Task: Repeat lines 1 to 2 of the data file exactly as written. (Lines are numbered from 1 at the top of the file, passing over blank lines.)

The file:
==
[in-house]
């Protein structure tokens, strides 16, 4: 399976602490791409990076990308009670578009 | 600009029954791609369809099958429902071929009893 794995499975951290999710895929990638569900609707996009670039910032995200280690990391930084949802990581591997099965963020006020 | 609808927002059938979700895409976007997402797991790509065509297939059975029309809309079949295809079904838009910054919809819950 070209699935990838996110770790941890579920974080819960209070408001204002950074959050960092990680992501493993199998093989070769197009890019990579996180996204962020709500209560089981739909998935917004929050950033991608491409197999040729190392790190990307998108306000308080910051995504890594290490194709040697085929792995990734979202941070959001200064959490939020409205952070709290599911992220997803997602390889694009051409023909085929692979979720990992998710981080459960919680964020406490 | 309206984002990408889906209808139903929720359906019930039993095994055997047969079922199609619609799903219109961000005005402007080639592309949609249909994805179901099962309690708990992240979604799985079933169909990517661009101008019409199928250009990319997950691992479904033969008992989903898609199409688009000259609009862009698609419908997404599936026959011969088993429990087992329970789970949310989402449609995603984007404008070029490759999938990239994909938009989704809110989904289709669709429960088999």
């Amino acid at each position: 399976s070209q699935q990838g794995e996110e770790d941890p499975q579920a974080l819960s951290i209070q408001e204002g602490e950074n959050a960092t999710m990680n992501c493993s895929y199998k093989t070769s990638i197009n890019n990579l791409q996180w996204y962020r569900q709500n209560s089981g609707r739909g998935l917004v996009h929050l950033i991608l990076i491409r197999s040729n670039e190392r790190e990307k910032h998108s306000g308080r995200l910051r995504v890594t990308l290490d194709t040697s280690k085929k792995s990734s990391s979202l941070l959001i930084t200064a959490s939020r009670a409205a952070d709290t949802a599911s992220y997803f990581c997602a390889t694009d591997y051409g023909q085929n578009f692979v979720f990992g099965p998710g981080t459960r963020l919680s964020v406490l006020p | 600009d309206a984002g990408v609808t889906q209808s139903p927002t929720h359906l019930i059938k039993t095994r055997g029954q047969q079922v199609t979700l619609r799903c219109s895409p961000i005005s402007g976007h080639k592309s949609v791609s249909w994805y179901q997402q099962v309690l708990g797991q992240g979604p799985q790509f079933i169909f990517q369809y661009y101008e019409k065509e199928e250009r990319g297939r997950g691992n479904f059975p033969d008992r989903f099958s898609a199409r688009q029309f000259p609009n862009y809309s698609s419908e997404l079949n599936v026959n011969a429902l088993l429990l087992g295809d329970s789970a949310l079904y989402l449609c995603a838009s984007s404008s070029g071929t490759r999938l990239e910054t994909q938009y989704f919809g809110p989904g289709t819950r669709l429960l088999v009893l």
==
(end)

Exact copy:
[in-house]
């Protein structure tokens, strides 16, 4: 399976602490791409990076990308009670578009 | 600009029954791609369809099958429902071929009893 794995499975951290999710895929990638569900609707996009670039910032995200280690990391930084949802990581591997099965963020006020 | 609808927002059938979700895409976007997402797991790509065509297939059975029309809309079949295809079904838009910054919809819950 070209699935990838996110770790941890579920974080819960209070408001204002950074959050960092990680992501493993199998093989070769197009890019990579996180996204962020709500209560089981739909998935917004929050950033991608491409197999040729190392790190990307998108306000308080910051995504890594290490194709040697085929792995990734979202941070959001200064959490939020409205952070709290599911992220997803997602390889694009051409023909085929692979979720990992998710981080459960919680964020406490 | 309206984002990408889906209808139903929720359906019930039993095994055997047969079922199609619609799903219109961000005005402007080639592309949609249909994805179901099962309690708990992240979604799985079933169909990517661009101008019409199928250009990319997950691992479904033969008992989903898609199409688009000259609009862009698609419908997404599936026959011969088993429990087992329970789970949310989402449609995603984007404008070029490759999938990239994909938009989704809110989904289709669709429960088999």